Comment 10 Christoph Hertzberg 2014-06-06 16:38:27 UTC
(In reply to comment #9)
> > Also, could you elaborate what happens (or is supposed to happen) if a constexpr method throws or asserts?
> 
> You get a compiler error since these things are not allowed within the context
> of a constant expression.

Ok, that would be exactly what we want: We practically get some static assertions for free.

> So what does constexpr do? Constexpr means "this function can be used within
> the context of a constant expression". [...]

Ok, so basically it's a "Please write this in front of all your functions and I will check where it is legal anyways"-flag.
With the exception that for some functions (e.g. those using static variables) it is illegal in any case (not only when called with bad parameters).
In a way that seems similar to CUDA's __device__ qualifier (here also the compiler checks anyways if it is a legal device function ...)

> It also requires literal types, that is, constexpr constructors that initialize
> the stack memory to some value (since uninitialized values are not allowed).

This would at the moment only allow initializations combined out of Zero(), Ones(), Identity(), etc and Vectors up to size 4. E.g., the following could already be possible (after adding constexpr everywhere):

constexpr Matrix4d foo = Matrix4d::Ones() + Vector4d(1,2,3,4)*Vector4d(5,6,7,8).transpose();

Of course for meaningful applications would require C++11-style initializer lists.
We had a mailing list discussion about that some time ago:
http://listengine.tuxfamily.org/lists.tuxfamily.org/eigen/2014/02/threads.html#00007
Comment 11 Gonzalo BG 2014-06-06 16:55:35 UTC
>"Please write this in front of all your functions and I
will check where it is legal anyways"

I have already done this (so I can and am willing to submit a patch with this). And yes, the keyword doesn't IMO add anything to the language.. pretty annoying.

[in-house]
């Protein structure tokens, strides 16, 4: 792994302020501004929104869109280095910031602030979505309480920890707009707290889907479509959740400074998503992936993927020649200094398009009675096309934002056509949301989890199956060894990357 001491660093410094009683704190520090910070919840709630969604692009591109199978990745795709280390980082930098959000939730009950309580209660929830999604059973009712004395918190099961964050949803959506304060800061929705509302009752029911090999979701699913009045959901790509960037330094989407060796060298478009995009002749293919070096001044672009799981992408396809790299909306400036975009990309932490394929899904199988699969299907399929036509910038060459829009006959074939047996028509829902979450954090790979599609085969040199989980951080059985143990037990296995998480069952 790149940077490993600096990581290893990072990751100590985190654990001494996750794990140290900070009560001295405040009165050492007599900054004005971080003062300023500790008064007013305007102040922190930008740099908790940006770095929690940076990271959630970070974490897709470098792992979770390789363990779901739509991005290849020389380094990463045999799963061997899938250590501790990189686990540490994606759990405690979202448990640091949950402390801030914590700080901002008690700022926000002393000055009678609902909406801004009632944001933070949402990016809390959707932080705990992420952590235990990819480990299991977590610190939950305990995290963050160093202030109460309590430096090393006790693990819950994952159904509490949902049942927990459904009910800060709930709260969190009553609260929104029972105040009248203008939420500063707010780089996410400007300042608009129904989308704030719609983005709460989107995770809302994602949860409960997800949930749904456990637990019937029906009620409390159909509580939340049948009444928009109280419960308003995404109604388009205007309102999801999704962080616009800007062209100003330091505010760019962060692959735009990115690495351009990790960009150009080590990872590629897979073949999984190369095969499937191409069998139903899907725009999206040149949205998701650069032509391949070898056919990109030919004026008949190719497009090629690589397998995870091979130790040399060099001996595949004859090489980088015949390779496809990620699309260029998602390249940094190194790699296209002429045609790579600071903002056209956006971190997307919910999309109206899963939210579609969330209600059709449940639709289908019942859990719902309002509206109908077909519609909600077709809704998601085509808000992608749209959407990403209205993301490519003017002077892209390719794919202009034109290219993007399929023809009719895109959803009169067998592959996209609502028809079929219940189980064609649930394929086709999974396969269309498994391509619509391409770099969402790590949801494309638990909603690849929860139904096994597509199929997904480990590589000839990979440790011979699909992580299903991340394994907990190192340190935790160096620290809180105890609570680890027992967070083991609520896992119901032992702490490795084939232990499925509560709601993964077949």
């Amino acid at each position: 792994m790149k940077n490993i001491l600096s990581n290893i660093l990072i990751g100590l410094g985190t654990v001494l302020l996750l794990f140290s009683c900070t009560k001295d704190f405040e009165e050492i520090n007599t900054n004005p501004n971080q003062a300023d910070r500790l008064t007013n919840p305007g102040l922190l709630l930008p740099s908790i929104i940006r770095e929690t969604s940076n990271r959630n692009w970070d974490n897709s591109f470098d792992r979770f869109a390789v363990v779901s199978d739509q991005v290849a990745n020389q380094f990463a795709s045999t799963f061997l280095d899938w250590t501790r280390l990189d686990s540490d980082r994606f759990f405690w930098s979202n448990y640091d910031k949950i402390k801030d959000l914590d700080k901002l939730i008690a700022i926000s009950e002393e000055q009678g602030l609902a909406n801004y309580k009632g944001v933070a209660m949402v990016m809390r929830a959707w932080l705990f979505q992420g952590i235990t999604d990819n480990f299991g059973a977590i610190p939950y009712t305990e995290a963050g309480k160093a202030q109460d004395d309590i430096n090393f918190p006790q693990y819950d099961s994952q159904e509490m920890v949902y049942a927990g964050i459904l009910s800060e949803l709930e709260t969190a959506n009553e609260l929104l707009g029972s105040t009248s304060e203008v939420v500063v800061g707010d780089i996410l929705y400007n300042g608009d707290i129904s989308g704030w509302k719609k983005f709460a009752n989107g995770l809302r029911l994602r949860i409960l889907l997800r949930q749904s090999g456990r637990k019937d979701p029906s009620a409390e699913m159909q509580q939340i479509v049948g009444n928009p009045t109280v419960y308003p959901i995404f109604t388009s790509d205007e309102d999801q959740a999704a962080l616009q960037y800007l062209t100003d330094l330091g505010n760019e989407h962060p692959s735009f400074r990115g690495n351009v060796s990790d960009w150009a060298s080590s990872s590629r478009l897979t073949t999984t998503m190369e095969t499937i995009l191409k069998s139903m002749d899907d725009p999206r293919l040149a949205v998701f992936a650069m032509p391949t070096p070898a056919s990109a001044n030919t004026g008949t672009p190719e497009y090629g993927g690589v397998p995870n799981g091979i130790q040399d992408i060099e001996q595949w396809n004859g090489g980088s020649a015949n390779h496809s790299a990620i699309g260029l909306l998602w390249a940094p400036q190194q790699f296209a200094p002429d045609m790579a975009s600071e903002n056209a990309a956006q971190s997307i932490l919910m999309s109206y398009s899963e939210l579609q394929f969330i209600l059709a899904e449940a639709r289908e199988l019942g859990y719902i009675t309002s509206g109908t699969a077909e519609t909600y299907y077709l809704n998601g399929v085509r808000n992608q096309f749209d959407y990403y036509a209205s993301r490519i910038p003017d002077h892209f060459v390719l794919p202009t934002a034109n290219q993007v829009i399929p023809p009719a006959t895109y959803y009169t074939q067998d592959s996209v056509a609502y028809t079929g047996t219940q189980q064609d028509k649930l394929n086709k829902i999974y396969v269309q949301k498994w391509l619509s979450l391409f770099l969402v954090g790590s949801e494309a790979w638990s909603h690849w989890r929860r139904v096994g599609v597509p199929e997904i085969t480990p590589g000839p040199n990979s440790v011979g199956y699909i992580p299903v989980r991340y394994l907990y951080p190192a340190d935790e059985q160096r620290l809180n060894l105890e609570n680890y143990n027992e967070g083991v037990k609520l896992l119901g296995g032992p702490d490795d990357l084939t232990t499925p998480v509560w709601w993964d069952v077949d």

> constexpr Matrix4d foo = Matrix4d::Ones() + Vector4d(1,2,3,4)*Vector4d(5,6,7,8).transpose();

I will try this later, but the thing is memory cannot be uninitialized within constexpr objects. That is, if at some point that expression gets evaluated to something like:

struct Storage {
  constexpr Storage() {}
  double data[4];
};

struct Matrix : Storage {  
  // ...
};

Matrix m;  // data is uninitialized, panic!
for (auto&& i : range(0,4)) { m.data[i] = expr(i); }

it will complain that data is uninitialized (I got stucked with this since I don't know the storage classes of Eigen that well). 

Initializer lists should however work, i.e., something like 

struct Storage {
  constexpr Storage() : data{0} {}
  constexpr Storage(std::initializer_list<double> values) : data{values} {}
  double data[4];
};

I'll take a look at this example later and report which errors I get when the whole interface is annotated with constexpr.
Comment 12 Christoph Hertzberg 2014-06-06 17:14:05 UTC
(In reply to comment #11)
> Matrix m;  // data is uninitialized, panic!
> for (auto&& i : range(0,4)) { m.data[i] = expr(i); }

Extremely simplified we do something like this:

  class Matrix{
    Storage data;
  public:
    Matrix() { /* don't initialize by default */ }
    Matrix(const Expression &expr) {
      for(...) data(i,j)=expr(i,j);
    }
  };

Would that allow the following? (assuming expr is a constexpr)
  constexpr Matrix A=expr;


There are compile-time options to initialize matrices with 0 or with NaN:
  EIGEN_INITIALIZE_MATRICES_BY_ZERO, EIGEN_INITIALIZE_MATRICES_BY_NAN
http://eigen.tuxfamily.org/dox-devel/TopicPreprocessorDirectives.html

These are not enabled by default since they can get rather expensive in certain situations.
Comment 13 Gonzalo BG 2014-06-06 18:30:34 UTC
> Would that allow the following? (assuming expr is a constexpr)
>  constexpr Matrix A=expr;

I don't think so since even if we mark the constructor as constexpr :

   constexpr Matrix(const Expression &expr) { ... }

it doesn't initialize the data in the initialization list (which if IIRC is what the requirement for literal types specifies, I need to re-check the new standard since I've only been playing with this a few weeks...).

> There are compile-time options to initialize matrices with 0 or with NaN: